Seat belt failure case settled

posted on:
January 7, 2008

author:
Jere Beasley

Beasley Allen recently settled a wrongful death case against a major automobile manufacturer involving the failure of a seat belt to restrain the driver during a rollover crash.

Our client was traveling down the interstate when she was required to take evasive maneuvers to avoid hitting a state trooper patrol car that was parked in the interstate monitoring a construction zone.

The SUV that our client was driving rolled over on flat dry pavement and she was partially ejected from the waist up. The rollover event occurred at approximately 60 mph. Our client was properly belted in the vehicle at the time of the crash.

Unfortunately, the seat belt retractor failed to remain locked during the rollover event, allowing nearly ten inches of slack to be introduced into the belt and allowing our deceased client to be partially ejected, from which she received a fatal head injury. Although manufacturers know that SUVs rollover nearly two-thirds more than regular passenger cars, most manufacturers do not attempt to design a belt that will retain an occupant during a foreseeable rollover event. The belt system is designed primarily for frontal collisions.

The Federal Motor Vehicle Safety Standards related to seat belt design and performance that manufacturers must meet do not provide any mandatory requirement for seat belt performance in a dynamic rollover event. While the FMVSS provides an optional dynamic rollover test for compliance, we are unaware of any manufacturer that has chosen to certify its seat belts with this test.

This dynamic rollover performance test requires that no part of a belted occupant can escape the plane of the vehicle during a rollover. In other words, the seat belt must keep an occupant’s entire body inside the vehicle during a rollover. However, manufacturers do not attempt to meet this standard, and as a result seat belts do not perform safely when a rollover occurs.

Our expert testing showed that the retractor of the crash vehicle would unlock during a typical rollover sequence, allowing significant spool-out. Since manufacturers do not design or test belts to perform in rollover accidents, most are unaware of exactly how the seat belts will perform. Basic engineering standards require that manufacturers design a seat belt that would protect occupants against recognized hazards such as ejection during a rollover event. Nonetheless, since the federal government does not require such testing, manufacturers do not even attempt to design seat belts that will adequately retain an occupant in a rollover crash.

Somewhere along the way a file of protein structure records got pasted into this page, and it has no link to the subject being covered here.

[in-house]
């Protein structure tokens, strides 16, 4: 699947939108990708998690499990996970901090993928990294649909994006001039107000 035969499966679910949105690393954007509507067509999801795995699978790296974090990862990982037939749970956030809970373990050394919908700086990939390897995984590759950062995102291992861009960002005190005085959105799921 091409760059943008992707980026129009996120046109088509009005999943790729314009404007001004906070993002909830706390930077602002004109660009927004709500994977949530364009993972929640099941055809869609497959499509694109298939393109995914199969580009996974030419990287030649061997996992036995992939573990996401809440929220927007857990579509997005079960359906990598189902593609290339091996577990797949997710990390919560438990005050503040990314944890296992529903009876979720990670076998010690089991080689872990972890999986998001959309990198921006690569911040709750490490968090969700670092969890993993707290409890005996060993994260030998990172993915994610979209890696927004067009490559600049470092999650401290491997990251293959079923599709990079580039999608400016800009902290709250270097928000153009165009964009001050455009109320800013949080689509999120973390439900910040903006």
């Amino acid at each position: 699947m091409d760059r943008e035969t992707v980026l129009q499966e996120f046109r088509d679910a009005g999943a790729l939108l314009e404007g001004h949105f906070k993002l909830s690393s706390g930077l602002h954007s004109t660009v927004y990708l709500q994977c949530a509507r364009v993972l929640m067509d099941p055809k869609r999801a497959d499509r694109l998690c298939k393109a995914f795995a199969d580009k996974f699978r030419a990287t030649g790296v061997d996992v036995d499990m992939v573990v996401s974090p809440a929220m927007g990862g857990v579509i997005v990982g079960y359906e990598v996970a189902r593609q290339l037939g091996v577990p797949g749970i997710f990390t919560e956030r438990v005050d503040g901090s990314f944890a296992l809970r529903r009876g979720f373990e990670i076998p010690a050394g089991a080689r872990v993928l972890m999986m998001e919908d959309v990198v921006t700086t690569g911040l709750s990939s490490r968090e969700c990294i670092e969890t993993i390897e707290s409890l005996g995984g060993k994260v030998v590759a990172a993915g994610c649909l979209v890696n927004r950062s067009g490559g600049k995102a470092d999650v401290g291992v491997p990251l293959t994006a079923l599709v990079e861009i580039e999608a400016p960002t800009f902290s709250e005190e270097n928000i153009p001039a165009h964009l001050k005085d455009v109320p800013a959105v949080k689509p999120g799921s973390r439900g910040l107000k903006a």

Our experts have shown that seat belts can be designed to properly and adequately retain occupants in a rollover event by using well-known technology such as cinching latch plates, rollover activated seat belt pretensioners, side air curtains, and/or seats designed with the seat belt attached to them.

In our case our experts were able to show that had these alternative designs been employed, as they are in some vehicles, the driver would have survived the crash with only minor injuries. This is just another example of how inadequate the FMVSS standards are when it comes to protecting consumers against well-known, foreseeable hazards. Under the terms of the settlement, the names of the manufacturers and the car model as well as the amount are confidential. Ben Baker and Greg Allen handled this case and did a great job for our client.

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